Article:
Wando Evans had worked for Walmart the past 15 years and continued to report to work as the retail giant was allowed to continue operations amidst a national lockdown. The 51-year-old died on March 25, 2020, with COVID-19 symptoms cited as one factor in his passing. His family is bringing a wrongful death lawsuit against Walmart in response.
Attorney Tony Kalogerakos filed the lawsuit in Illinois Cook County circuit court and alleges that Walmart failed to take basic safety measures to protect their employees. The suit charges Walmart with failing at the following preventive measures:
- To provide masks, latex gloves and antibacterial soaps and wipes to employees
- To clean and sanitize the store to prevent the spread of the coronavirus
- To promote and enforce social distancing guidelines, including limiting the number of customers inside the store.
Kalogerakos argues that Walmart’s designation by the Centers for Disease Control and Prevention (CDC) as a “high-volume retailer” makes them responsible for taking these precautions.
Another aspect of the suit is that Walmart failed to let Evans’ colleagues know he had contracted the virus. This is in spite of the fact Evans notified management as much as 2 weeks prior to his death that he had symptoms.
Not only did Walmart not release Evans from his duties until March 23 (2 days prior to death), but they did not tell anyone else on staff. The latter fact became even more pertinent 4 days later when 48-year-old Phillip Thomas, an employee of the same store, died of COVID-19 symptoms.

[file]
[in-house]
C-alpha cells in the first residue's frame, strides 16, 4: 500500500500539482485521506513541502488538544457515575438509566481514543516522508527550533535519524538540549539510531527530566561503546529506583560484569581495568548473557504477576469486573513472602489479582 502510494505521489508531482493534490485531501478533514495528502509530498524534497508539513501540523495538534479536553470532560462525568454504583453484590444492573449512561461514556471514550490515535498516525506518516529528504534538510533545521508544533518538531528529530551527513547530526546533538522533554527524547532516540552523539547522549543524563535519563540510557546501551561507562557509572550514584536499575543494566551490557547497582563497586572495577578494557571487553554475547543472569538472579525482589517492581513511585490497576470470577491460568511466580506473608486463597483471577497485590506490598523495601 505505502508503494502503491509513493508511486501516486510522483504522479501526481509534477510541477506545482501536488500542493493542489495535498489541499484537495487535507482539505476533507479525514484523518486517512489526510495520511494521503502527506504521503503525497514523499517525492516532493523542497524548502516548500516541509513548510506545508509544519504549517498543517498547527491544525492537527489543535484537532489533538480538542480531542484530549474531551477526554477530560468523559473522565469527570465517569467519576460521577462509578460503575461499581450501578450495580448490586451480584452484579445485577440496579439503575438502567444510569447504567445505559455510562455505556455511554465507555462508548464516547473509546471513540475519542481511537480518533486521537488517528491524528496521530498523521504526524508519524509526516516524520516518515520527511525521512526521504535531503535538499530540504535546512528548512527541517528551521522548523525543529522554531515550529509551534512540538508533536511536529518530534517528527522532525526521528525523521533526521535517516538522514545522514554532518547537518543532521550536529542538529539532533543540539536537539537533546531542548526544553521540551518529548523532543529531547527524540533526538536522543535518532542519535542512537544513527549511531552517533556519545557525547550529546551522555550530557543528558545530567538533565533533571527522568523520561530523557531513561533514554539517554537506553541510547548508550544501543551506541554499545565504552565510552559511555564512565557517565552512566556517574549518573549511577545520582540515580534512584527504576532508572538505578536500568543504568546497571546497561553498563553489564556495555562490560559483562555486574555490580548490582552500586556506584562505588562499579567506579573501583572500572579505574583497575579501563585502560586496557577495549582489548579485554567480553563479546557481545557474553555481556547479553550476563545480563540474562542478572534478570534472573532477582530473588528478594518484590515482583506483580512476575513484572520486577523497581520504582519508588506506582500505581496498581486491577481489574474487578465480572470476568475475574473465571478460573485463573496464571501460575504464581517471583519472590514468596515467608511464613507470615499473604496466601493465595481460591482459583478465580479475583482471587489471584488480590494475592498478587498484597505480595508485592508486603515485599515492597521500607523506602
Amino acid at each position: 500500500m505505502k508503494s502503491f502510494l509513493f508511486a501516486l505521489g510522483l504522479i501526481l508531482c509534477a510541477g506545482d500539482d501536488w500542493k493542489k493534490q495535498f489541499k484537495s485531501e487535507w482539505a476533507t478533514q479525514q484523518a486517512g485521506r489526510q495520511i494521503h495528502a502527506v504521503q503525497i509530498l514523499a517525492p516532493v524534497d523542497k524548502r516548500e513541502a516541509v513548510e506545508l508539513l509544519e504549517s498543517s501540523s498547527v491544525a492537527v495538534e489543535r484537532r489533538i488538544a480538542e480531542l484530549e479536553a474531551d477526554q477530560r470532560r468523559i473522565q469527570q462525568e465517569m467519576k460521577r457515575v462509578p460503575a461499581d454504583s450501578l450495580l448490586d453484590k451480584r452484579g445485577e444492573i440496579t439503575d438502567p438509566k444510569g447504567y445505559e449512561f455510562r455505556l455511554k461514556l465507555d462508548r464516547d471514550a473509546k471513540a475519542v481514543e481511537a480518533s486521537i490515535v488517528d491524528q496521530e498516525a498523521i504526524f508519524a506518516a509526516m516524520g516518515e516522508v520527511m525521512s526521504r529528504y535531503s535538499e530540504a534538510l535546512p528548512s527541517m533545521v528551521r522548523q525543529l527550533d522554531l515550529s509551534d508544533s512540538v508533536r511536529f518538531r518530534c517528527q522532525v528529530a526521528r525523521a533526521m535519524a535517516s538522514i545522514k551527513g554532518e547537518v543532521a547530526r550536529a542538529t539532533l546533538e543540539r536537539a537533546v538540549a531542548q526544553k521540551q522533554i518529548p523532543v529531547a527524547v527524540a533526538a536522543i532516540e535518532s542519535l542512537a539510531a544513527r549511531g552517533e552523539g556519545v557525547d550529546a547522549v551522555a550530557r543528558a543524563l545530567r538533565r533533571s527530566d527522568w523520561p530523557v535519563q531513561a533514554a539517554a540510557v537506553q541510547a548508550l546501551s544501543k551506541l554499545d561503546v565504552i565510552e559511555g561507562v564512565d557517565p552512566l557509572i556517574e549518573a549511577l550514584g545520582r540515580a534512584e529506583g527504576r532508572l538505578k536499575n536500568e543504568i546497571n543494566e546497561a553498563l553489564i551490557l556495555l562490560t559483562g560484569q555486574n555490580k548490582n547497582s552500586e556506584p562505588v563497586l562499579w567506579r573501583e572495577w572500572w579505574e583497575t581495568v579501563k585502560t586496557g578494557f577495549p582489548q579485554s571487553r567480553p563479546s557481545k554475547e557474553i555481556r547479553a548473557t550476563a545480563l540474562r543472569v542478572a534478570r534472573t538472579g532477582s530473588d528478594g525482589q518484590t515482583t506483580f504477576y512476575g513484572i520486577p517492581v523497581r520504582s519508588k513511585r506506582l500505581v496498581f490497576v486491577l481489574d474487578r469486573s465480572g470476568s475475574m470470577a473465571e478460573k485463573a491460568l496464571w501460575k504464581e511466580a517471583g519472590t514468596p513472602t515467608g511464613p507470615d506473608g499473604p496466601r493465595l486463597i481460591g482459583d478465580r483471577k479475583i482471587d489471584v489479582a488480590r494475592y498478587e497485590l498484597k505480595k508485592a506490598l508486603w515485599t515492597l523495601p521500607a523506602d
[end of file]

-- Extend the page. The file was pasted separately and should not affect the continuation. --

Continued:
On March 31, Walmart unveiled a new list of safety measures and protocols for employees to follow. The new steps were necessary, although it’s possible that a jury might see them as a tacit admission of guilt.
There are 2 sides to every story though. In a statement released by Walmart, they claim to have taken “action to reinforce our cleaning and sanitizing measures, which include a deep-cleaning of key areas.” They further cite a third-party safety and compliance assessment along with a health department inspection, which gave the store passing marks within a week of Evans’ death.
If the case does come to trial, it may also be scrutinized as to whether Evans and Thomas actually died from COVID-19 or if they were simply exhibiting symptoms. The coroner’s office in Cook County cited “morbid obesity” as another contributing factor to Evans’ death.
Kalogerakos will continue to press forward though, with additional evidence regarding Walmart’s hiring procedures since the pandemic. The lawsuit says Walmart hires people by remote means (phone, video conference, etc.) without determining if they have COVID-19 symptoms. He is also requesting a formal investigation by the Occupational Safety & Health Administration (OSHA) into the retail giant’s practices.